• Right to request flexible working
  • Unpaid time off to care for dependants
  • Protection in the event of a buyout or change of employer

However, this isn’t true if you have employees on a zero hours contract and they’re referred to as an ‘employee’. In this case, they’ll have all the rights detailed above.

Employment law has some rights that apply to both workers and employees, these are:

  • Statutory minimum level of paid holiday (entitled to 5.6 weeks or 28 days paid leave)
  • Rest breaks
  • National Minimum Wage
  • Protection from discrimination
  • Whistleblowing protection
  • Health & safety protection

There are also rights specific to individuals on this type of contract. This is regardless of employment status.

For example, those on a zero hour contract may refuse to work certain jobs when offered. Legally, they don’t have to accept.

The inverse of this is your right as an employer to not offer any work.

You should also consider the Working Time Directive. This states that workers can’t work more than 48 hours a week on average. Individuals can choose to opt out of the 48-hour week, but you’re not legally obliged to provide more hours.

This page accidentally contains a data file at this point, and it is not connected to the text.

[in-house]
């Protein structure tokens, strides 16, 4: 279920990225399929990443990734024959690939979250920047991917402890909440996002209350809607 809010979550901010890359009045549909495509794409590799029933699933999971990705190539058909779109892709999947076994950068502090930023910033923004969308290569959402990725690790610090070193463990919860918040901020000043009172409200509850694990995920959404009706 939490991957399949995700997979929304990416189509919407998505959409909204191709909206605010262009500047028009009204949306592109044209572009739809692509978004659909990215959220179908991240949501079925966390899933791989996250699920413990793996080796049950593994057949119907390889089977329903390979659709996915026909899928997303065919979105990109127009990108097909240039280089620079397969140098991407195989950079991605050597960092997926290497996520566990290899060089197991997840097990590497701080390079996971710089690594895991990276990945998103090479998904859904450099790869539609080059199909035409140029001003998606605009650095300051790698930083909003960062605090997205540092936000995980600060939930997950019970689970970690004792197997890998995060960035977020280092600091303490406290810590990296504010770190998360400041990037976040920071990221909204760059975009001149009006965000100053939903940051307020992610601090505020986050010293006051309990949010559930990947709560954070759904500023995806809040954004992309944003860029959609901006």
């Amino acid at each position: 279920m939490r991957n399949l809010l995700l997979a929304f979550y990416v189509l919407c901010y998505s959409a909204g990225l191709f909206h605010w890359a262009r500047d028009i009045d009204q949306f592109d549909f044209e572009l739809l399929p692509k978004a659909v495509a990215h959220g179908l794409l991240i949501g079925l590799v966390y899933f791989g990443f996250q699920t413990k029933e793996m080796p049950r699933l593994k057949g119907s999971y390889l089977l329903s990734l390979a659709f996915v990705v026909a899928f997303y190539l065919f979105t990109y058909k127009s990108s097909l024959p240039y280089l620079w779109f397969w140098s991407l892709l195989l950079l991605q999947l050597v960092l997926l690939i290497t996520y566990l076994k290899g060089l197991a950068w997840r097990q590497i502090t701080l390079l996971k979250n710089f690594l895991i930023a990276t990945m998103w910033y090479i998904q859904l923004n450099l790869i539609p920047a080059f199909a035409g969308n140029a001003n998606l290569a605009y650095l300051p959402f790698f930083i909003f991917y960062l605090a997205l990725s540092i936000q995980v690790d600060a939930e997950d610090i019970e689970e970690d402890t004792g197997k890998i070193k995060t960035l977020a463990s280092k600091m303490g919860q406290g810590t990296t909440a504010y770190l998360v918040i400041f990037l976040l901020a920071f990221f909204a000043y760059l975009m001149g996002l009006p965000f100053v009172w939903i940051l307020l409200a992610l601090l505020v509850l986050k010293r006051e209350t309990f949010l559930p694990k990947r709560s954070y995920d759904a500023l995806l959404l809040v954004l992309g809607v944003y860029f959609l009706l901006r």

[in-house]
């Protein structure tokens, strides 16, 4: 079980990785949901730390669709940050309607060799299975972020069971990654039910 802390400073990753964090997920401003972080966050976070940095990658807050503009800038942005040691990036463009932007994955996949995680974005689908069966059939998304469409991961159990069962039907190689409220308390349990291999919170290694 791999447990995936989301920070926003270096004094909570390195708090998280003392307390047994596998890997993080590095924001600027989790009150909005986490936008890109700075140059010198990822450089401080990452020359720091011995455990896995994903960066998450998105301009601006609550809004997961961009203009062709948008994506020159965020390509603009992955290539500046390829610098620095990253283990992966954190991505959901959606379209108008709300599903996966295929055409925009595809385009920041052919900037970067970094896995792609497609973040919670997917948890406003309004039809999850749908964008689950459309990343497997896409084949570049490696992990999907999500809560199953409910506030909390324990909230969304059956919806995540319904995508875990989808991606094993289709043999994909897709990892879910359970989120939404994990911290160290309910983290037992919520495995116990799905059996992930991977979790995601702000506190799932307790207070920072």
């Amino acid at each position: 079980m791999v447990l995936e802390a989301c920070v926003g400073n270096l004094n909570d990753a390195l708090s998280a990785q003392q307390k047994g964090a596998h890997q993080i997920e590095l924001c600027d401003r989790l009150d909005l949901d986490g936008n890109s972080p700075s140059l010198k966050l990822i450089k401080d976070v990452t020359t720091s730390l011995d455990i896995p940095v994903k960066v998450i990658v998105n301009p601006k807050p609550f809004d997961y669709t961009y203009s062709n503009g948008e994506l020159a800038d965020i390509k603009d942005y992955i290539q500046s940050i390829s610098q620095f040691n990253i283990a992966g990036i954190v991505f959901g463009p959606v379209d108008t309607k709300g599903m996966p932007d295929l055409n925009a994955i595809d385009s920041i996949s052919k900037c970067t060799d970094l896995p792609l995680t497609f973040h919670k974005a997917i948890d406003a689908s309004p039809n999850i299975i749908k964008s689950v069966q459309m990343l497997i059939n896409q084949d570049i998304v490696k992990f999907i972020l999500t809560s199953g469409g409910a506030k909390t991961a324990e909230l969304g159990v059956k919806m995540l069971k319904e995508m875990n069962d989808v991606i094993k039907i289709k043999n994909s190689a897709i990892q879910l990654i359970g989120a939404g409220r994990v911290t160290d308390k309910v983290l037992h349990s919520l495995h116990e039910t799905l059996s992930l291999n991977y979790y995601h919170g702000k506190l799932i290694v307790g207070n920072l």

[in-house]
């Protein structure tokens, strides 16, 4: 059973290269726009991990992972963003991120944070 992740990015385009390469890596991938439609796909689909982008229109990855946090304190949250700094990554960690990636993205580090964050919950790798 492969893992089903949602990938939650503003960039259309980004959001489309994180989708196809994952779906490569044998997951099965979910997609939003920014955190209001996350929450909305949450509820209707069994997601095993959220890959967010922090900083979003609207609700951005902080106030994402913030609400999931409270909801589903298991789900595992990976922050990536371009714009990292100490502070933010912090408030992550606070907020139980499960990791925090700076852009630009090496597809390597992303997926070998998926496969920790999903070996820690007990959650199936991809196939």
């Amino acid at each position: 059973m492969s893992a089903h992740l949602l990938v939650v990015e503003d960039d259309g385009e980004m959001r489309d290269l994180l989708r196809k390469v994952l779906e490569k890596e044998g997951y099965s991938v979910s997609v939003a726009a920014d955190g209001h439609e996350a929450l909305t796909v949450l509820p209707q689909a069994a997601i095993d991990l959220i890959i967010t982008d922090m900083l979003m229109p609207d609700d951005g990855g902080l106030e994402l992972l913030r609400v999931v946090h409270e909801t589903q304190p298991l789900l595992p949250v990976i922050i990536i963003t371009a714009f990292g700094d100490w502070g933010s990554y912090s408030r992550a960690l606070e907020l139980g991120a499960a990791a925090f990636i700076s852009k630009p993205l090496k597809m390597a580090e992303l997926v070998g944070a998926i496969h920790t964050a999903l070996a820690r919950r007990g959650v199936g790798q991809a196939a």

Zero hour contract holiday pay

For those working zero contract hours, holiday pay and entitlement can be a point of tension. As mentioned above, all workers legally get 5.6 weeks of paid holiday entitlement per year.

Workers gain holiday days the same as employees, but it’s easier to base this on hours, rather than days worked. Zero hour workers have no guaranteed hours, meaning the amount of time they work will vary.

The best way to calculate holiday pay entitlement is to use a holiday entitlement calculator. Or, you can determine the worker’s average pay over the preceding 52 weeks of employment.

If there is a week within that date range where the worker didn’t work, then use the previous week’s pay instead.

You do this to provide a total of 52 weeks of work carried out, rather than attempt to navigate significant gaps in your working.

Zero hour contract legal working hours

Some workers may ask the question: “How many hours is full time in the UK?” believing that a certain amount of working hours negates the zero hour contract, and entitles them to employee status.